A flood of cash was ploughed into building telecommunications systems in the 1990s, with generally bad results for the original investors. Some companies went through bankruptcy, but more or less came out the other side still functioning. Others collapsed completely, with the assets selling at fire sale prices.
The most glorious of those failures had to have been Iridium. Backed by Motorola, it launched a low earth orbit constellation of 66 satellites that were designed to communicate with brick-sized phones from any point on or over the planet. And it worked. I beta tested a unit, taking it to New Zealand where it easily handled a call from the top of Mt. Tongariro, all the way around the world to England. And kept me in touch with day to day business back home, the occasional dropped call notwithstanding.
Shortly thereafter, though, the company imploded and its initial investment of something like $6 billion was wiped out. An entrepreneur bought it out receivership for about $25 million, and has been operating it ever since.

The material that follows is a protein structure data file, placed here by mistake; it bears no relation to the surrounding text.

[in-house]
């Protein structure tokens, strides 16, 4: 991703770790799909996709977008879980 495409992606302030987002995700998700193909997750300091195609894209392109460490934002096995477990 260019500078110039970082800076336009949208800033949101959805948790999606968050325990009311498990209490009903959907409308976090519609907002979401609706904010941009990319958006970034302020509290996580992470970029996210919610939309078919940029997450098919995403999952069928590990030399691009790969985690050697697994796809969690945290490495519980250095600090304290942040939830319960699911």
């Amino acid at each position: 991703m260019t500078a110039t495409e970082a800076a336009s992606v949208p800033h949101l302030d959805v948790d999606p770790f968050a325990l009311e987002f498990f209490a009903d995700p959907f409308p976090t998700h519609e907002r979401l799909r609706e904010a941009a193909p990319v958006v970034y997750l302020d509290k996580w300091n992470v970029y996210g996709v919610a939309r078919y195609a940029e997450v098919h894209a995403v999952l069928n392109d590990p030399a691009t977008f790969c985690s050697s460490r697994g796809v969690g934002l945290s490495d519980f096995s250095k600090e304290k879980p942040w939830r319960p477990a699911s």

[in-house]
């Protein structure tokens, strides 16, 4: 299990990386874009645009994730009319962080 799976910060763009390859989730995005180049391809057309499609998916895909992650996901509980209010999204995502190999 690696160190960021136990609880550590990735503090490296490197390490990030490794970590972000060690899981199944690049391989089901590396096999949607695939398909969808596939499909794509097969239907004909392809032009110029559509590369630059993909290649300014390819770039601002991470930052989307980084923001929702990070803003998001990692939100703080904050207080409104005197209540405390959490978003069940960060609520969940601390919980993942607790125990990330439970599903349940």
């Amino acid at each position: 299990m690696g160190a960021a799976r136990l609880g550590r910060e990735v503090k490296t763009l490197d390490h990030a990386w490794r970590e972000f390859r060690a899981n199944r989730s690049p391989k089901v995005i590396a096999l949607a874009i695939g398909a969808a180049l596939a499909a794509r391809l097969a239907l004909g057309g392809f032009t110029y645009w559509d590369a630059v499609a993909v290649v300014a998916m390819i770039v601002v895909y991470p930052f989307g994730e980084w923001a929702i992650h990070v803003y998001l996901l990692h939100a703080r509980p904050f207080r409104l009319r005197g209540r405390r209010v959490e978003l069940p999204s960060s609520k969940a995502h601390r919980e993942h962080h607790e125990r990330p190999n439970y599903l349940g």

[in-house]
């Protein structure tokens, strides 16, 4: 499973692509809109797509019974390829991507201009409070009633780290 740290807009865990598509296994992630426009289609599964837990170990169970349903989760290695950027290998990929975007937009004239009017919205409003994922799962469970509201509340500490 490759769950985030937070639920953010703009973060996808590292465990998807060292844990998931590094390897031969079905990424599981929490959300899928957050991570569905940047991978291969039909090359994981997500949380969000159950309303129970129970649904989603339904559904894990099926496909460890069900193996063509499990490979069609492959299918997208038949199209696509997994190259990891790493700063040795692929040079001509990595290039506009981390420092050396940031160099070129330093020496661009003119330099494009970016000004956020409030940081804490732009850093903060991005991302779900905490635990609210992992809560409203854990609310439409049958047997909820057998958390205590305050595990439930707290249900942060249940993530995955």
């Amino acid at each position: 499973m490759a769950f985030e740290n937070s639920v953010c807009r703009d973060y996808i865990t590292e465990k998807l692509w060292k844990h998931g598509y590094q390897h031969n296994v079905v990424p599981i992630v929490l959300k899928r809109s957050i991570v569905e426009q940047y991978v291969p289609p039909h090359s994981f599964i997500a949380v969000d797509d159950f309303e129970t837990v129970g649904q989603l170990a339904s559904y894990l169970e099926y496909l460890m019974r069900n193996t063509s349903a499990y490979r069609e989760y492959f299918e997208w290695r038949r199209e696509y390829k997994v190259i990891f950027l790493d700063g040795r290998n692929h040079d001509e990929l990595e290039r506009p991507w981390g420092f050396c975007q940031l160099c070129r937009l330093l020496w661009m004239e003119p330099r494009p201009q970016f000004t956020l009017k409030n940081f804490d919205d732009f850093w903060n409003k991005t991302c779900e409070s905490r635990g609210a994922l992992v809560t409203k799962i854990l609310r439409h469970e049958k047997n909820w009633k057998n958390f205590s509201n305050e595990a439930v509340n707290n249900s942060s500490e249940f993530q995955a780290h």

Unlike the fiber networks of the same era, though, the Iridium constellation won’t last forever. It’s approaching the end of its useful life, and the company has to start replacing the birds soon. The plan is to begin launching Thales Alenia Space-built replacements 11 at a time on Space-X Falcon rockets beginning next June. According to a company spokesman, the total cost is in the $3 billion range, with the French government floating the necessary loan.
The difference between then and now is that Iridium claims to have “nearly a million” customers, which translates into actual cash flow. The service isn’t cheap – talk time and data connections cost more than $1 per minute, with speeds of 2.5 Kbps or slower typical – and the U.S. military accounts for about a quarter of total revenue. That’s a slow connection, but sufficient for M2M purposes, which is a growth area for the company. Whether that’s enough to pay off the note by 2019 as planned remains to be seen, though.